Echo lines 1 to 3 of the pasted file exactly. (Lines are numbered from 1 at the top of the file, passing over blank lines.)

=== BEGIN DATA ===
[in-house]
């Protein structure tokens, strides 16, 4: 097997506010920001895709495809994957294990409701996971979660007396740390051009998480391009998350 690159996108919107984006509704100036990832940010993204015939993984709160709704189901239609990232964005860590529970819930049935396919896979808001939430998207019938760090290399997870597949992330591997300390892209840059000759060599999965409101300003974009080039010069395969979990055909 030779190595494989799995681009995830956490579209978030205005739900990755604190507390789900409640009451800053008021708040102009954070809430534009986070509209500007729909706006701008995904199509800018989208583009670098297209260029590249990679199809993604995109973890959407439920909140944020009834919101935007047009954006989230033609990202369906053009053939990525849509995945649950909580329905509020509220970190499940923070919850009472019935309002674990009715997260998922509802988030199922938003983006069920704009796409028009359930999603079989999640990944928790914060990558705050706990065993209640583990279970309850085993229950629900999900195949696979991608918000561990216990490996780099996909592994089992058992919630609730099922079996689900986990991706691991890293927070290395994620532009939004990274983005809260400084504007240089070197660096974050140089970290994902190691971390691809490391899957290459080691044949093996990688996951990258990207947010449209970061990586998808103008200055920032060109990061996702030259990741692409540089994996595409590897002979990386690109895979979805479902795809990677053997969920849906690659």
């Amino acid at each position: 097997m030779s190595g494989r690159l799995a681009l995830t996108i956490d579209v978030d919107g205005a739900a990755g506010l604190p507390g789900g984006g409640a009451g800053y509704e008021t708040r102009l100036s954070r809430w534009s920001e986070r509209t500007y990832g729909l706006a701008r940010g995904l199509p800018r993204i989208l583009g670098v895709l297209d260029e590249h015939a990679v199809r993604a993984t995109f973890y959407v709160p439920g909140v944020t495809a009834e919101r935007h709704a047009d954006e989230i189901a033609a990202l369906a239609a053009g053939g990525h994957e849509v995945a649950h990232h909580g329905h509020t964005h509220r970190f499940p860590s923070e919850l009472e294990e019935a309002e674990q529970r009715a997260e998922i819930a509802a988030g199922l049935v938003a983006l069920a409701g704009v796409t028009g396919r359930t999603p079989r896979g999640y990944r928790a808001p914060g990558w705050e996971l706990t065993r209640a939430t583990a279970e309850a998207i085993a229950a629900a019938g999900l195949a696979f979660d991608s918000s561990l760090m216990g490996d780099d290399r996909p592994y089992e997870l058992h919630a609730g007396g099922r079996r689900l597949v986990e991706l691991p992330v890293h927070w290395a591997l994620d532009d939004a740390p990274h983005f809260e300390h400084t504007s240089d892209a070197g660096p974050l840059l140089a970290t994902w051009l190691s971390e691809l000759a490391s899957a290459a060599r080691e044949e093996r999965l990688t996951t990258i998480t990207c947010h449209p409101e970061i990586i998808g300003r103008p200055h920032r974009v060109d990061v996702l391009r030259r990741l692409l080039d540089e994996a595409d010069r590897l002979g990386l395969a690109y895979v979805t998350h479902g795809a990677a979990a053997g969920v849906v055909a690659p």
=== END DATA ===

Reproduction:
[in-house]
């Protein structure tokens, strides 16, 4: 097997506010920001895709495809994957294990409701996971979660007396740390051009998480391009998350 690159996108919107984006509704100036990832940010993204015939993984709160709704189901239609990232964005860590529970819930049935396919896979808001939430998207019938760090290399997870597949992330591997300390892209840059000759060599999965409101300003974009080039010069395969979990055909 030779190595494989799995681009995830956490579209978030205005739900990755604190507390789900409640009451800053008021708040102009954070809430534009986070509209500007729909706006701008995904199509800018989208583009670098297209260029590249990679199809993604995109973890959407439920909140944020009834919101935007047009954006989230033609990202369906053009053939990525849509995945649950909580329905509020509220970190499940923070919850009472019935309002674990009715997260998922509802988030199922938003983006069920704009796409028009359930999603079989999640990944928790914060990558705050706990065993209640583990279970309850085993229950629900999900195949696979991608918000561990216990490996780099996909592994089992058992919630609730099922079996689900986990991706691991890293927070290395994620532009939004990274983005809260400084504007240089070197660096974050140089970290994902190691971390691809490391899957290459080691044949093996990688996951990258990207947010449209970061990586998808103008200055920032060109990061996702030259990741692409540089994996595409590897002979990386690109895979979805479902795809990677053997969920849906690659």
């Amino acid at each position: 097997m030779s190595g494989r690159l799995a681009l995830t996108i956490d579209v978030d919107g205005a739900a990755g506010l604190p507390g789900g984006g409640a009451g800053y509704e008021t708040r102009l100036s954070r809430w534009s920001e986070r509209t500007y990832g729909l706006a701008r940010g995904l199509p800018r993204i989208l583009g670098v895709l297209d260029e590249h015939a990679v199809r993604a993984t995109f973890y959407v709160p439920g909140v944020t495809a009834e919101r935007h709704a047009d954006e989230i189901a033609a990202l369906a239609a053009g053939g990525h994957e849509v995945a649950h990232h909580g329905h509020t964005h509220r970190f499940p860590s923070e919850l009472e294990e019935a309002e674990q529970r009715a997260e998922i819930a509802a988030g199922l049935v938003a983006l069920a409701g704009v796409t028009g396919r359930t999603p079989r896979g999640y990944r928790a808001p914060g990558w705050e996971l706990t065993r209640a939430t583990a279970e309850a998207i085993a229950a629900a019938g999900l195949a696979f979660d991608s918000s561990l760090m216990g490996d780099d290399r996909p592994y089992e997870l058992h919630a609730g007396g099922r079996r689900l597949v986990e991706l691991p992330v890293h927070w290395a591997l994620d532009d939004a740390p990274h983005f809260e300390h400084t504007s240089d892209a070197g660096p974050l840059l140089a970290t994902w051009l190691s971390e691809l000759a490391s899957a290459a060599r080691e044949e093996r999965l990688t996951t990258i998480t990207c947010h449209p409101e970061i990586i998808g300003r103008p200055h920032r974009v060109d990061v996702l391009r030259r990741l692409l080039d540089e994996a595409d010069r590897l002979g990386l395969a690109y895979v979805t998350h479902g795809a990677a979990a053997g969920v849906v055909a690659p």